Tuesday, January 05, 2010

DNR does not equal suicide

I don't know why this is, but over the last several months I've encountered more families voicing some suspicion about hospice care than I did previously. Perhaps the elevated level of attention to health care (death panels, anyone???) has made people more comfortable asking questions than before; that would be good. Or, perhaps the elevated level of attention given to health care has made people more suspicious of the intentions of health care professionals (that might be good or not, depending on the situation).

A couple of people have asked me, as the chaplain, whether or not a DNR (do not resuscitate) order is tantamount to suicide. This is an interesting question, and it may be that in some communities there are recommendations against the DNR--I don't know. But in the cases where I've been asked, I've been familiar enough with the faith tradition to be able to assure the person that a DNR is not considered equivalent to suicide. I think there is a misconception about resuscitation, perhaps based on TV, where rescues are so often so totally and unconsequentially successful. To be sure, sometimes resuscitation does succeed, but if you or your loved one is older and frail, and there's a terminal diagnosis, especially one involving the heart, the chances are that if your heart stops, it won't be in the mood to start up again no matter what is done. Without the DNR, the default position of a first responder has to be to try to bring you back, and that will involve someone slamming her or his weight on your chest about 100 times a minute. If your heart SHOULD be horrified enough to start up again, and you SHOULD eventually wake up, consider that now you will have the terminal diagnosis you started out with plus multiple rib fractures. This will not feel good. You won't be able to breathe well enough to keep your lungs clear, assuming they were clear to start with, and you will have won the battle but lost the war, in a painful way. Having the DNR in place is not suicide in this situation. Rather, it is protecting yourself or your loved one from what is called "futile care" -- that is, care that won't help you. Although, as I say, it may be that some religious communities have a particular opinion about the DNR, I'm not aware of any that believe we are morally obligated to accept care that won't help us.

That said, there are some people who need assurance from their own community or denomination when it comes to the implications of treatment decisions. They can't and shouldn't rely on my word as a chaplain. That's when my job is to facilitate the conversation where it needs to happen, and stand with the patient or family member against pressure for a fast decision. It's easy for the medical system's value for speed to take over, but at the same time a patient or family member who is not sure about a decision is one who will carry that unsureness forward throughout the course of the decision, whatever that may be. Especially in a decision for comfort care or hospice, it's normal to have some lingering doubts, which can be very painful and stressful, but if a simple visit with a priest or pastor or leader can take some pressure off or offer some concrete guidance, it's well worth having that visit.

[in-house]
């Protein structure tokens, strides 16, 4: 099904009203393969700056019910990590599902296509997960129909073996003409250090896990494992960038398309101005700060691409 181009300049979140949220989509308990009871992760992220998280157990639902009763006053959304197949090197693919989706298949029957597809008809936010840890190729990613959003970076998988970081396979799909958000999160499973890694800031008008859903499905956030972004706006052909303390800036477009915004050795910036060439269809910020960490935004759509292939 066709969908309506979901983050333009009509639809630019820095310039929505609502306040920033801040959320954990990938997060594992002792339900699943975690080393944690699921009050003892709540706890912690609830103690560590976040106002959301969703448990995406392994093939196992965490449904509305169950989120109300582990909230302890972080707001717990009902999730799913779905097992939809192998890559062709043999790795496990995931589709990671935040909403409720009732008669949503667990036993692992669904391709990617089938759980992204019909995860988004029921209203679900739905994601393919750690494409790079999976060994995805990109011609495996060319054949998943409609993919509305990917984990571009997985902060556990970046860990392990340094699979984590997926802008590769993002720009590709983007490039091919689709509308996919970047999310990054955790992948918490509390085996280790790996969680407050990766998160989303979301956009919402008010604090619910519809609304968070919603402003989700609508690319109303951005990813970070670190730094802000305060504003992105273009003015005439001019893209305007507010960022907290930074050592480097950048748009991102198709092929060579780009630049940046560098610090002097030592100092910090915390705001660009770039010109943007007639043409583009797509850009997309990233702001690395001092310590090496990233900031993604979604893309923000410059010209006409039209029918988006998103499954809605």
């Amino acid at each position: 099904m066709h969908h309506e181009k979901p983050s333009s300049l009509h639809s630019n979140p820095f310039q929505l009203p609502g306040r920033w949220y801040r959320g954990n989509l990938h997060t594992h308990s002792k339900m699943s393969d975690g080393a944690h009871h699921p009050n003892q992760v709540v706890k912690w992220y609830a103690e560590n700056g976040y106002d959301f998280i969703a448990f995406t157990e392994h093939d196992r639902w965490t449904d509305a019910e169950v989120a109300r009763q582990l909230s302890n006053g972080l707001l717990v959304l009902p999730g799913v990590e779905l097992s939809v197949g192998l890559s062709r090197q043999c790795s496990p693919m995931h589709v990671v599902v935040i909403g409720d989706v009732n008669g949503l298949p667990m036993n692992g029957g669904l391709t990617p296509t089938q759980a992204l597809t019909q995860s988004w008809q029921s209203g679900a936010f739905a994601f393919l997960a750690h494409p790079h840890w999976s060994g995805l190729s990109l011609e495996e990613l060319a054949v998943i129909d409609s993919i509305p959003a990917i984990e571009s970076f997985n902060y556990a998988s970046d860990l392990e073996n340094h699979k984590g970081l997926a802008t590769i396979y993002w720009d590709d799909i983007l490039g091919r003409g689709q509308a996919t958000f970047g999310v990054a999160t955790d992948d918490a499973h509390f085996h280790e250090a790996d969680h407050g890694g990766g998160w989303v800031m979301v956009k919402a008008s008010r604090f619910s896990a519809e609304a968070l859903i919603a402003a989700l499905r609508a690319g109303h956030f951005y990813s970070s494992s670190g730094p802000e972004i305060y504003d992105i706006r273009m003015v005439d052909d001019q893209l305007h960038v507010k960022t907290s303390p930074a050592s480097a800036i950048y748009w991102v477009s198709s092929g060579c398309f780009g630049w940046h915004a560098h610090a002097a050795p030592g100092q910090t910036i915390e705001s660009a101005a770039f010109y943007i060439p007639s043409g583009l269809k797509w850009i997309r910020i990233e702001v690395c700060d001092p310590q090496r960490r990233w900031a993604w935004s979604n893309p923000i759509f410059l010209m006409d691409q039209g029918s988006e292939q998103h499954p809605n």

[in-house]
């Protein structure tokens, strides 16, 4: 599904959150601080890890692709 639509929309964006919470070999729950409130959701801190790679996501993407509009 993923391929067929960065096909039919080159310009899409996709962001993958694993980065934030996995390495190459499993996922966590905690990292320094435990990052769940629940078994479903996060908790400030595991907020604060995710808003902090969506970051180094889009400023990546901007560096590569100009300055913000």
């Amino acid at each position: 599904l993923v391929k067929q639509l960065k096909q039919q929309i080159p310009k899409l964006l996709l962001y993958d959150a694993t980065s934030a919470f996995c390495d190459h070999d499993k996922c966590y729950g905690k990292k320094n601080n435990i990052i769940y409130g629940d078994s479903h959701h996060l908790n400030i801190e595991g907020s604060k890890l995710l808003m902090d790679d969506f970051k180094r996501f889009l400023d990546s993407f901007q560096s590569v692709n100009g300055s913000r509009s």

Someone once mentioned a desire to "have my DNR tattooed on my butt." If you have a similar intention, let me do my civic duty and warn you that the first responders will not roll you over to check your butt. Have the DNR, and the name of your MDPOA, tattooed on your chest, which is what they will pound on if they feel the need to resuscitate you.


Blogger MFA Mama said...

Maybe the "tattoo it across my butt" commenter means to be found, er, in flagrante. That's one of my favorite toasts, btw: "May you die in bed at a hundred and ten, shot by a jealous lover." Cheers!

5:28 PM  
Blogger terri c said...

Hmmmm that is a point. How about this? If you tattoo this info on your butt, have a duplicate tat on the "chest part of the body" in front.

9:02 PM  

Post a Comment

Subscribe to Post Comments [Atom]

<< Home